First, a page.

14 Jul Development Pitfalls
In this article written for NZ Property Investor magazine, Fraser Thomas Director Mason Reed explains why you should engage qualified professionals prior to commencing your development.
Given that we will all shortly be emerging from the government imposed state of hibernation, I thought it would be an opportune time to remind the readers of some of the potential pitfalls in development projects (from an engineering and land surveying perspective).
The take-away from the following, is that when you are considering any infill development or the purchase of a property for intended development it is critical that you engage appropriately qualified and experienced professionals (surveyors and engineers) to ensure your development will be a success.
Only following completion of a full feasibility of a particular site, by a professional with the necessary experience in infill housing and land development, will the development potential of the site be reliably known.
Your land development professional will work with your nominated Housing Company or Architectural Designer to assess what can be accommodated on the site. The planning controls of the District or Unitary Plan will largely dictate the design controls.
These details are usually required by any lending agency that you may be working with to fund the project.
Many of the Local Authorities District and Unitary Plans have relaxed their controls, to allow higher intensity development to occur within our urban centres. So now is the time to be looking at realizing the value in your existing property or purchasing to develop.
There are geotechnical hazards which are normally associated with coastal land, which purchasers need to be aware of. Steep coastal cliff sites, which are popular sites for expensive houses, are also subjected to an additional force, that being coastal erosion by wave action.
Properties located on coastal cliff lines are subject to a greater risk of slope instability than properties located elsewhere, due to the risk of cliff line regression occurring. The increased risk to any building can however be mitigated by appropriate foundation design, taking into account the various factors affecting cliff line regression.
My advice to anyone considering purchasing coastal land, is to engage a suitably qualified and experienced geotechnical engineer to undertake a pre-purchase assessment, in order to determine the risk of the land being adversely affected by cliffline regression. Buyers should be aware that coastal properties are subject to a greater risk of slope instability than properties located elsewhere.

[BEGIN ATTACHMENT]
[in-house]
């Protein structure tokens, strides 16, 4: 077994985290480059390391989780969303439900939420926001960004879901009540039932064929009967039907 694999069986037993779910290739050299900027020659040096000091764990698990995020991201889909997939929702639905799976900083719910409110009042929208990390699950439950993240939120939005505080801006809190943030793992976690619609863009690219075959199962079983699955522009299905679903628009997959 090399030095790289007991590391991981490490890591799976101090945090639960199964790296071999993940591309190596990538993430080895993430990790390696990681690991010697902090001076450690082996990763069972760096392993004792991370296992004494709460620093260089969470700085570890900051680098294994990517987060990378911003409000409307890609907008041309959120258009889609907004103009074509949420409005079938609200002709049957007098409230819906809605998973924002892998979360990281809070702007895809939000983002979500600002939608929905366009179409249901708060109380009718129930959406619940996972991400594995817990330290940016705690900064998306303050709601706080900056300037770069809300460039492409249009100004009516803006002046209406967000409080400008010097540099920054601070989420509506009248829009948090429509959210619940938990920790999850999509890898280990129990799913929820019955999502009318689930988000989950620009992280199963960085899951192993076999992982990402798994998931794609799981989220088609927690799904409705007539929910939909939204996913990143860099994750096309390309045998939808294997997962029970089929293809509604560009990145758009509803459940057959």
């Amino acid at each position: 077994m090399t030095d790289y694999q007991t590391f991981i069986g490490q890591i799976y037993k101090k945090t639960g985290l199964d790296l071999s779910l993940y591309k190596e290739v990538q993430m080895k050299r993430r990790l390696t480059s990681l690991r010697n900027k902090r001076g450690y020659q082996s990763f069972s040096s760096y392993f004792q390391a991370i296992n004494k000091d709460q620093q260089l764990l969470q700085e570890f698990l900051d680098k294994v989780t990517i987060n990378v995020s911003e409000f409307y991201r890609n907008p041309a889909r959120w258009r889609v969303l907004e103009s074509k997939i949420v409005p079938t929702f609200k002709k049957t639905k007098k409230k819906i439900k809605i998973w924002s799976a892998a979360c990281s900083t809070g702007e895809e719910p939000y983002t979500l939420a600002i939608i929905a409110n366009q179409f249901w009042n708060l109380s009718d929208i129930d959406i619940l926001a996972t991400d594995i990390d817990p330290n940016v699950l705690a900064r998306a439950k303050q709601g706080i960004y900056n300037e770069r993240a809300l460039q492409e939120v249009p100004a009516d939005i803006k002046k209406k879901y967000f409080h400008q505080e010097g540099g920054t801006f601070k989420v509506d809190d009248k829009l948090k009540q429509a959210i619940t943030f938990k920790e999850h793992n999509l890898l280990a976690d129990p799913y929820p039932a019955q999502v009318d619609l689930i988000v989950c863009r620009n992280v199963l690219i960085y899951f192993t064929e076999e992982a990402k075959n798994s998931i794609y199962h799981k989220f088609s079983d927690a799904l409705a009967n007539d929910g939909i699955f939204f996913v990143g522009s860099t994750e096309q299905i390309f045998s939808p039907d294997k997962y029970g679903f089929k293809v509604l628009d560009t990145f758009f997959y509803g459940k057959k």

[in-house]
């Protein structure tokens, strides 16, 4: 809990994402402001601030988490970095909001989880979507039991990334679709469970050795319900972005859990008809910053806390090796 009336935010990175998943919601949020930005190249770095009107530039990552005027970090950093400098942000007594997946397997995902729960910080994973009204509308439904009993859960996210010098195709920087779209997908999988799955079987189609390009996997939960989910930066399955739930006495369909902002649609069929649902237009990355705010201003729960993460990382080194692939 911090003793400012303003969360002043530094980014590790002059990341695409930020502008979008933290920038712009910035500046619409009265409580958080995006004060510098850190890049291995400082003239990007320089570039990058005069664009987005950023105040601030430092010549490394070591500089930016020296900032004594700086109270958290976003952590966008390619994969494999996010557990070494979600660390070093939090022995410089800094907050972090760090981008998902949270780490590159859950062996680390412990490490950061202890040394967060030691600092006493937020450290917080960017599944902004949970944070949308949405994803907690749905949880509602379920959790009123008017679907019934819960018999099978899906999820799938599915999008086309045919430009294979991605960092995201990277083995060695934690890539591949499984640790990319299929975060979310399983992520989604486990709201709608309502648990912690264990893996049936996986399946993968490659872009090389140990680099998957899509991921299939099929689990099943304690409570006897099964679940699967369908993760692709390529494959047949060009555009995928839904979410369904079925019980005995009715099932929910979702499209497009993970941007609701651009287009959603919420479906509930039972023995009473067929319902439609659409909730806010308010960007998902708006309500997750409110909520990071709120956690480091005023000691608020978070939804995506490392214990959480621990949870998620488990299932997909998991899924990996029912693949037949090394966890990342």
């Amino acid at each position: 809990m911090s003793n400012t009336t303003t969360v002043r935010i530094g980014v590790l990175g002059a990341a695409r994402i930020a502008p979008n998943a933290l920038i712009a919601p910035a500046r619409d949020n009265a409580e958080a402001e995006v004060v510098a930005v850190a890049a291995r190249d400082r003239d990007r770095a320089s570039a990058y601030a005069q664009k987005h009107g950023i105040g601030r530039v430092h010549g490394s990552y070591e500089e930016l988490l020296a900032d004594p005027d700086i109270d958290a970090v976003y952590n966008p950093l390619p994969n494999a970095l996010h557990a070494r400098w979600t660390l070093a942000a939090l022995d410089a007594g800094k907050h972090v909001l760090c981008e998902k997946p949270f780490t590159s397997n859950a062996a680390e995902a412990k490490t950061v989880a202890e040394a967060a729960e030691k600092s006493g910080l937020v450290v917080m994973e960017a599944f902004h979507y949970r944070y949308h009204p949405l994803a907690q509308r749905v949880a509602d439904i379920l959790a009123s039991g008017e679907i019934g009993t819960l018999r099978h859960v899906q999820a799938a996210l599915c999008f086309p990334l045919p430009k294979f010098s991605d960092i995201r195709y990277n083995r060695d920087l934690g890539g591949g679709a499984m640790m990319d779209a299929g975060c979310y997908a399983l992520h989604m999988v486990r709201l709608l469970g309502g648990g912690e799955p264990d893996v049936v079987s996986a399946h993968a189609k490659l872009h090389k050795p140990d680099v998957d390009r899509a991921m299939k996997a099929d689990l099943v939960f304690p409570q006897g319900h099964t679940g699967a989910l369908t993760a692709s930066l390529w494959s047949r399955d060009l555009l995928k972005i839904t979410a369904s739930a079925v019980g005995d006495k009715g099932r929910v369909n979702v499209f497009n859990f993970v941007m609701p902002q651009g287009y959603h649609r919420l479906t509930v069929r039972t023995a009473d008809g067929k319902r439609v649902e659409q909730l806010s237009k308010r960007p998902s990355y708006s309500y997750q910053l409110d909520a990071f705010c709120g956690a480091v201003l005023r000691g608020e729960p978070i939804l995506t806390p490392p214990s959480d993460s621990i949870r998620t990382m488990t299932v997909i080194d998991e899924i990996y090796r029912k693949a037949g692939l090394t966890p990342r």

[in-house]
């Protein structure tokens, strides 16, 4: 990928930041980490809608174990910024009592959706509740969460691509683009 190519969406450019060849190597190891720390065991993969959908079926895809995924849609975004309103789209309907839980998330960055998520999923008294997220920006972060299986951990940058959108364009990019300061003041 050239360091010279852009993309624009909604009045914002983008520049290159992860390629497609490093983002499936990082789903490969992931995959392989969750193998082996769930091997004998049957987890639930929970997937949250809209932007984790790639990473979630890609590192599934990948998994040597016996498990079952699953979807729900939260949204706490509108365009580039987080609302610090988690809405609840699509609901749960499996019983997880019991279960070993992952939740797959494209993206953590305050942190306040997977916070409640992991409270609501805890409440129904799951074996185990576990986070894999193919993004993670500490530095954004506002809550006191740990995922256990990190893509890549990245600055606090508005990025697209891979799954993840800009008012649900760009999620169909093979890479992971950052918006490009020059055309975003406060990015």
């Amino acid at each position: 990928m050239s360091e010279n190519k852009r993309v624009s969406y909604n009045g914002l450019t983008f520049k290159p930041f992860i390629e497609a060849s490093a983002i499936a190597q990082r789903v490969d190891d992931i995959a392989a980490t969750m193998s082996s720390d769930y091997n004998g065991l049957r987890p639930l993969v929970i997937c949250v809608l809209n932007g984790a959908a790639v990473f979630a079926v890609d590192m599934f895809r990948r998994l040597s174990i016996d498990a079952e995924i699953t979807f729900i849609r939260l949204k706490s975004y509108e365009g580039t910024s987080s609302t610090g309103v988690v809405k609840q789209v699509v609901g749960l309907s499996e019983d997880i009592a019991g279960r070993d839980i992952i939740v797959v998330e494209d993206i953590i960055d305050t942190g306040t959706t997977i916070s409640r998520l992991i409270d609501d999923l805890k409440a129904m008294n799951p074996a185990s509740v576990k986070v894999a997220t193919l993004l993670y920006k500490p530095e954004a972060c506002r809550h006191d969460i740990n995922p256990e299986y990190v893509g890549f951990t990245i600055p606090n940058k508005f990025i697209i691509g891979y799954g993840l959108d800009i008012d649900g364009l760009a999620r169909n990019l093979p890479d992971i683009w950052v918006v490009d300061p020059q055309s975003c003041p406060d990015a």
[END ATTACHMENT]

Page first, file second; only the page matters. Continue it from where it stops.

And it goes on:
Excavations Close to Boundaries
Sloping sites can create challenges when undertaking building development works. Typically, earthworks are undertaken on sloping sites to create level building platforms and/or suitable accessways or carpark areas. These earthworks can result in permanent batter slopes, which need to be designed/constructed to a safe batter angle, so as to prevent erosion or instability of the batter slopes.
If you are undertaking building works on your property, you are legally required to ensure that the works do not result in damage to land or buildings on neighbouring properties. Building works, which includes the construction of retaining walls, are subject to the requirements of the Building Act 2004.
It you are undertaking building development works which involves excavations close to boundaries, my advice to you is to engage appropriately qualified and experienced professional engineers to provide earthworks design recommendations and to design any proposed permanent retention structures. It is recommended that advice also be sought as to an appropriate construction methodology and the stability of temporary (during construction) excavation slopes.
We always advise our clients, for these types of works, to also undertake a condition survey of any neighbouring sites, prior to undertaking any excavation works, so as to provide proof as to the condition of neighbouring land and buildings (prior to you undertaking any works.
Identifying Property Boundaries
Property boundaries are not always obvious. While a fence, hedge or driveway may look as though it defines the edge of a property, the actual boundary locations can be quite different. In many areas the boundary pegs may be missing, severely damaged or previously removed by building works. If the boundary pegs are not obvious, it may be prudent to have them located or replaced before any design, development or building development works commences.
The consequences of not correctly identifying the property boundaries, when undertaking building developments, can be significant, and costly to rectify.
On a flat, newly developed subdivision, the average builder can generally set out the proposed building location, using the boundary pegs and a locally defined height datum point. However, the set out becomes increasingly difficult for a builder when the pegs are missing, the property and/or building are not the usual rectangular shapes, or the land is steeply sloping.
To mitigate the risk of your next building development not being built in the correct place, and worse still, being built on the neighbour’s property, you should always engage the services of a Licensed Cadastral Surveyor, particularly when the building works are located in close proximity to site boundaries.